Gandolphy, Peter (DNB00)
|←Gandell, Robert||Dictionary of National Biography, 1885-1900, Volume 20
GANDOLPHY, PETER (1779–1821), jesuit, born in London on 26 July 1779, was son of John Vincent Gandolphi or Gandolphy of East Sheen, Surrey, by Anna Maria, daughter of Benedict Hinde of Worlaby, Lincolnshire. He was educated under the jesuits of the English province, partly at Liège academy and partly at Stonyhurst College, where on 4 Oct. 1801 he was appointed to teach humanities. He left Stonyhurst in 1804, and after receiving holy orders was appointed to the mission at Newport, Isle of Wight. Subsequently he was attached to the Spanish Chapel, Manchester Square, London, where he obtained great celebrity as a preacher. By the publication of his ‘Liturgy’ and his sermons ‘in defence of the ancient faith’ he incurred the displeasure of his ecclesiastical superior, Bishop Poynter, who suspended him and denounced his works. Gandolphy proceeded to Rome in order to appeal against the bishop's decision. There he obtained in 1816 official approbations of the two censured works from Stephen Peter Damiani, master of sacred theology and apostolic penitentiary at St. Peter's, and from Francis Joseph O'Finan, prior of the Dominican convent of St. Sixtus and St. Clement. The Sacred Congregation of Propaganda, wishing to terminate the controversy, by letters dated 1 March 1817, required that Gandolphy should be restored to the possession of his former missionary faculties on apologising to Bishop Poynter for whatever might have been disrespectfully stated by him in an address to the public hastily printed some months previously, and of which the bishop had complained to the holy see. Gandolphy accordingly drew up and subscribed an apology on 15 April (Orthodox Journal, v. 172). In a pastoral letter dated 24 April the bishop declared the apology to be insufficient. On 8 July Gandolphy made a full and unconditional apology in obedience to the bishop's demands.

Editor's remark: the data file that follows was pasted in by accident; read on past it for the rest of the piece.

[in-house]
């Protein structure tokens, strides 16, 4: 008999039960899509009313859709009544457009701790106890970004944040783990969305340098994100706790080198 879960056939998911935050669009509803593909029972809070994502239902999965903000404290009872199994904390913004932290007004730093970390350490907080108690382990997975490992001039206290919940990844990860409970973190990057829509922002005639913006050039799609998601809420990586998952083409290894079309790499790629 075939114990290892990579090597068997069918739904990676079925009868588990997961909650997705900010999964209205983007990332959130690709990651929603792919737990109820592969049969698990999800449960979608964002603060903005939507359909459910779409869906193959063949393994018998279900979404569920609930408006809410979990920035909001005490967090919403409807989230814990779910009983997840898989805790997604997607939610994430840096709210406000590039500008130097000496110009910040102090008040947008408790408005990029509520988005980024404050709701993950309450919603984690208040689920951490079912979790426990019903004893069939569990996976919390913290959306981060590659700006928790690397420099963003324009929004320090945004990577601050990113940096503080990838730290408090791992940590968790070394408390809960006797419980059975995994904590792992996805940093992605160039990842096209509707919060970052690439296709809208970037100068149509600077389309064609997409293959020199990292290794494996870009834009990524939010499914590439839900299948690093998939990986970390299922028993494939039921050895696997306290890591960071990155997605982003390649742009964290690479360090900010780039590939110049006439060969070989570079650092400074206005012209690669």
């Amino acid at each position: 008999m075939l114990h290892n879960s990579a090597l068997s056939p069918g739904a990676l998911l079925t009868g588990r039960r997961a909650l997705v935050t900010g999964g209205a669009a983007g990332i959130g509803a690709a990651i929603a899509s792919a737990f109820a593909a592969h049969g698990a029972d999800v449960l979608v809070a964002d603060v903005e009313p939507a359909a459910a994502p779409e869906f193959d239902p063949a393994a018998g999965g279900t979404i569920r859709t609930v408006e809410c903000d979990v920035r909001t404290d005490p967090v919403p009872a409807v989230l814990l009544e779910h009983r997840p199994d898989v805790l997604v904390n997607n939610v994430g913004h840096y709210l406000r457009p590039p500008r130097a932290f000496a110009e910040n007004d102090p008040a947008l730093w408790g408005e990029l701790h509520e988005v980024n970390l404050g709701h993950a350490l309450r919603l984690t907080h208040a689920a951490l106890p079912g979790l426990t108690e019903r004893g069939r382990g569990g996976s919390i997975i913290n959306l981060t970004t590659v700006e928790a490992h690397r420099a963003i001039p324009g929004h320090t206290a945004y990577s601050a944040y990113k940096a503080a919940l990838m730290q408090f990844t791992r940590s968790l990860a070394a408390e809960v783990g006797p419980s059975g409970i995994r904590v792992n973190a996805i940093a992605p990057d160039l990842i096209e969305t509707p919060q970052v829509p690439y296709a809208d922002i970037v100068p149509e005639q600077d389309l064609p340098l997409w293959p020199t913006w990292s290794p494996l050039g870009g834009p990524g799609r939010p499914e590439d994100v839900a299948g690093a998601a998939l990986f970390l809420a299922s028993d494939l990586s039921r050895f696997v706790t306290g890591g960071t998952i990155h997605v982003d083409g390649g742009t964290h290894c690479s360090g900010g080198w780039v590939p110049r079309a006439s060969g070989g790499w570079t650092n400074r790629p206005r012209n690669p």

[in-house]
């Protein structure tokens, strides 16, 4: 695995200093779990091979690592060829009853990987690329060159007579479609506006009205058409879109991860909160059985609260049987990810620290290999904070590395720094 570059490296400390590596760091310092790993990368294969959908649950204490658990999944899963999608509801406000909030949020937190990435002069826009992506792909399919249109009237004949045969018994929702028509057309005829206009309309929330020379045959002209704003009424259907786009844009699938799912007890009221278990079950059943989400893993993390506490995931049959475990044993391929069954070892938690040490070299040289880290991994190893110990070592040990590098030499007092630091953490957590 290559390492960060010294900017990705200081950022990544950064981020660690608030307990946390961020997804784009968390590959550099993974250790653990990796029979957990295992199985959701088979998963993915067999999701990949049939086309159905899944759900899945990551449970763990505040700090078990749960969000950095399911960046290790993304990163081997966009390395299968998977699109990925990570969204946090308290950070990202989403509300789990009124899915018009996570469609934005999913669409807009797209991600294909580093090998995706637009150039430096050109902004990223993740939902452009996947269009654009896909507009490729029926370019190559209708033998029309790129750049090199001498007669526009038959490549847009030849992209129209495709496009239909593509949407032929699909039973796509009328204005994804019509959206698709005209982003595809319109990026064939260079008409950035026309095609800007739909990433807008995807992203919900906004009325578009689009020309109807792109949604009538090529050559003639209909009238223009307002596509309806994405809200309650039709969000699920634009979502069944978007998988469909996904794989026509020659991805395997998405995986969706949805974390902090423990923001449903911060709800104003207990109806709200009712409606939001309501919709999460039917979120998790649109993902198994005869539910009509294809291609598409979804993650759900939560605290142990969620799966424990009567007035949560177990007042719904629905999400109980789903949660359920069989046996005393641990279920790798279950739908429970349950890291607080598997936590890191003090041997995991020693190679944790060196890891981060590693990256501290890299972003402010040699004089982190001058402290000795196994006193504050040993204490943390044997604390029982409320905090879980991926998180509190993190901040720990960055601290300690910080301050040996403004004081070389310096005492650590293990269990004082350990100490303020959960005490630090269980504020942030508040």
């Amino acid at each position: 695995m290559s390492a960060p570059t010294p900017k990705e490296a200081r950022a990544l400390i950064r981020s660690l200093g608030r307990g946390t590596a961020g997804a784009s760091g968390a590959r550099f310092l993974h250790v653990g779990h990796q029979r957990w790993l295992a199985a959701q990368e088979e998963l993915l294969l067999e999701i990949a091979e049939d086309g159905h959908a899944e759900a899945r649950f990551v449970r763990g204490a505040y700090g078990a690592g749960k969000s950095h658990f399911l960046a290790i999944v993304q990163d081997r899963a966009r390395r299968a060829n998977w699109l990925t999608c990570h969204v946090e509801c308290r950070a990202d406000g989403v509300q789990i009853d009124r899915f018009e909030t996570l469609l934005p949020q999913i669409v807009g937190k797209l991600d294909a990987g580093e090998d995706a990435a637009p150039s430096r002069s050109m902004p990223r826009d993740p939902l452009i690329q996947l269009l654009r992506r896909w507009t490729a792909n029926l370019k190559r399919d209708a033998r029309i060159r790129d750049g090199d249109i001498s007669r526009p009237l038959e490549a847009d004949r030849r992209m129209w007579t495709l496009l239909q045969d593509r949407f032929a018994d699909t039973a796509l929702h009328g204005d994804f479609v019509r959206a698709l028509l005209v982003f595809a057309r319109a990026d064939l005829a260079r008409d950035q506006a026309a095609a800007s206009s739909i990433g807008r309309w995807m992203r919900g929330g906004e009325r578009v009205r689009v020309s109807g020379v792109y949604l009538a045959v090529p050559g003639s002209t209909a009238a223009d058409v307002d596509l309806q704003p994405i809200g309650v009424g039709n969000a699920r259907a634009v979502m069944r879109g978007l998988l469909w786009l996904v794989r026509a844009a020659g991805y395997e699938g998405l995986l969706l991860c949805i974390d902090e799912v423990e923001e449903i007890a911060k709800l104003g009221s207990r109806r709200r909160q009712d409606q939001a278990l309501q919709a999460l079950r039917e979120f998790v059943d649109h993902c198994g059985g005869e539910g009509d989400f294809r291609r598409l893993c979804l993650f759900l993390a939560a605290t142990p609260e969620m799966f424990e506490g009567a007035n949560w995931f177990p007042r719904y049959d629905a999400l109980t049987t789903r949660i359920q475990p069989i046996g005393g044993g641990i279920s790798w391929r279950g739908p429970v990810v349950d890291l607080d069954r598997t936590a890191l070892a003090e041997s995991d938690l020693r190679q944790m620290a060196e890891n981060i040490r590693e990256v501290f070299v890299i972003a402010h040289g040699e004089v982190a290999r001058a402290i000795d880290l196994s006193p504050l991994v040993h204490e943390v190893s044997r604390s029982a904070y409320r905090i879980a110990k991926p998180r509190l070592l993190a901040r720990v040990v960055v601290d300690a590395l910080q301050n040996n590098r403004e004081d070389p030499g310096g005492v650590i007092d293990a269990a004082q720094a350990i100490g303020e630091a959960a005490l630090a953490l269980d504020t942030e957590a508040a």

From this humiliation he never recovered. In 1818 he resigned his chaplaincy at Spanish Place, and retiring to the residence of his relatives at East Sheen, died there on 9 July 1821.
Dr. Oliver says that Gandolphy ‘wrote too rapidly not to err against theological precision,’ but Bishop Milner remarks that there was ‘no heterodox or dangerous principle in his mind.’
His works are: 1. ‘A Defence of the An- cient Faith; or five sermons in Proof of the Christian Religion,’ London, 1811, 8vo. 2. ‘Congratulatory Letter to the Rev. Herbert Marsh, D.D. … on his judicious Inquiry into the consequences of neglecting to give the Prayer-Book with the Bible. Together with a Sermon on the inadequacy of the Bible to be an exclusive Rule of Faith, inscribed to the same,’ London, 1812, 8vo, reprinted in ‘The Pamphleteer’ (1813), i. 413. This elicited a reply from Marsh, and several controversial pamphlets. 3. ‘A Second Letter to the Rev. Herbert Marsh confirming the opinion that the vital principle of the Reformation has been conceded by him to the Church of Rome,’ London, 1813, 8vo, reprinted in ‘The Pamphleteer,’ ii. 397. 4. ‘Liturgy, or a Book of Common Prayer, and administration of Sacraments, with other Rites and Ceremonies of the Church. For the use of all Christians in the United Kingdom,’ London, 1812, 12mo; Birmingham, 1815, 12mo. 5. A sermon on the text ‘Render to Cæsar the things which are Cæsar's,’ &c., London, 1813, 8vo. 6. ‘A Defence of the Ancient Faith, or a full Exposition of the Christian Religion in a series of controversial sermons,’ 4 vols., London, 1813–15, 8vo. 7. ‘Letters addressed to the Archbishop of Canterbury, and the Protestant Clergy of England … or a Reply to the Calumnies and Slanders advanced against the Catholic Petitioners,’ London, 1813 and 1817, 8vo. 8. ‘Vetoism illustrated to future generations; or a letter to the editor of the “Ami de la Religion et du Roi,” in answer to an article in the same journal,’ London, 1819, 8vo. 9. ‘Letter to a noble Lord on the conduct of Sir J. Cox Hippisley at Rome,’ London, 1819, 8vo. 10. ‘Lessons of Morality and Piety; extracted from the Sapiential Books of Holy Scripture,’ London, 1822, 8vo.[Baker's Hist. of St. John's (Mayor), ii. 834–841; Biog. Dict. of Living Authors, pp. 125, 431; Bodleian Cat.; De Backer's Bibl. des Écrivains de la Compagnie de Jésus (1869), i. 2029; Foley's Records, vii. 286; Gent. Mag. vol. lxxxiii. pt. ii. p. 362, vol. lxxxiv. pt. i. p. 470, vol. xci. pt. ii. pp. 185, 200; Gillow's Bibl. Dict.; London and Dublin Orthodox Journal (1842), xv. 103; Lowndes's Bibl. Man. (Bohn), p. 861; Oliver's Jesuit Collections, p. 98; Orthodox Journal, iv. 317, 350, 396, 405, v. 80, 163, 172, 176, 177, 203, 205, 232, 269, 378, vii. 428; Watt's Bibl. Brit.]